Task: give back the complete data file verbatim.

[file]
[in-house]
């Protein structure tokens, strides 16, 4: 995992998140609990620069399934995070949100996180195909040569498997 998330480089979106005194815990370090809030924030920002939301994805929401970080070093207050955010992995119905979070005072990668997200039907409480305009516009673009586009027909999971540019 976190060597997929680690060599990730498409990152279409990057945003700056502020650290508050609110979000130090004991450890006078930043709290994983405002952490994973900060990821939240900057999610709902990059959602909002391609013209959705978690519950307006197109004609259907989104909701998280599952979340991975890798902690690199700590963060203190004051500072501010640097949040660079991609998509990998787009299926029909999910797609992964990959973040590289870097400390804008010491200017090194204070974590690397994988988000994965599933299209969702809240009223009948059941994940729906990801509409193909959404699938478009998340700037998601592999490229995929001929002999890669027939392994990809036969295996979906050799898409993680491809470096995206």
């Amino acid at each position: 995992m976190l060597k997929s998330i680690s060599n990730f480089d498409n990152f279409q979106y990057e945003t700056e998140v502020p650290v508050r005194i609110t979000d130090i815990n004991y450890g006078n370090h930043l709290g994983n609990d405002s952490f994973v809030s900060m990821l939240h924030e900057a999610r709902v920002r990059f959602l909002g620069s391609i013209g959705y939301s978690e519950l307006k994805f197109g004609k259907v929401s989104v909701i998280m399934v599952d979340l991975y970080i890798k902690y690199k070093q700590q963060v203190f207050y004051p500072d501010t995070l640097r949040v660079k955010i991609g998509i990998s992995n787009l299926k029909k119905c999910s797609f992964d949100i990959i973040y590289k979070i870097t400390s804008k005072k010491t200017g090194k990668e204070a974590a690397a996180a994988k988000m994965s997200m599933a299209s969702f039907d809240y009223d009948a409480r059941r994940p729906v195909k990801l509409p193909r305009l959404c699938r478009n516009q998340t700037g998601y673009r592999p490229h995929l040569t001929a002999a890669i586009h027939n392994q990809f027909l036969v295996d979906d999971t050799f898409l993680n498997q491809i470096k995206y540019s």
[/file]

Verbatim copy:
[in-house]
């Protein structure tokens, strides 16, 4: 995992998140609990620069399934995070949100996180195909040569498997 998330480089979106005194815990370090809030924030920002939301994805929401970080070093207050955010992995119905979070005072990668997200039907409480305009516009673009586009027909999971540019 976190060597997929680690060599990730498409990152279409990057945003700056502020650290508050609110979000130090004991450890006078930043709290994983405002952490994973900060990821939240900057999610709902990059959602909002391609013209959705978690519950307006197109004609259907989104909701998280599952979340991975890798902690690199700590963060203190004051500072501010640097949040660079991609998509990998787009299926029909999910797609992964990959973040590289870097400390804008010491200017090194204070974590690397994988988000994965599933299209969702809240009223009948059941994940729906990801509409193909959404699938478009998340700037998601592999490229995929001929002999890669027939392994990809036969295996979906050799898409993680491809470096995206």
């Amino acid at each position: 995992m976190l060597k997929s998330i680690s060599n990730f480089d498409n990152f279409q979106y990057e945003t700056e998140v502020p650290v508050r005194i609110t979000d130090i815990n004991y450890g006078n370090h930043l709290g994983n609990d405002s952490f994973v809030s900060m990821l939240h924030e900057a999610r709902v920002r990059f959602l909002g620069s391609i013209g959705y939301s978690e519950l307006k994805f197109g004609k259907v929401s989104v909701i998280m399934v599952d979340l991975y970080i890798k902690y690199k070093q700590q963060v203190f207050y004051p500072d501010t995070l640097r949040v660079k955010i991609g998509i990998s992995n787009l299926k029909k119905c999910s797609f992964d949100i990959i973040y590289k979070i870097t400390s804008k005072k010491t200017g090194k990668e204070a974590a690397a996180a994988k988000m994965s997200m599933a299209s969702f039907d809240y009223d009948a409480r059941r994940p729906v195909k990801l509409p193909r305009l959404c699938r478009n516009q998340t700037g998601y673009r592999p490229h995929l040569t001929a002999a890669i586009h027939n392994q990809f027909l036969v295996d979906d999971t050799f898409l993680n498997q491809i470096k995206y540019s």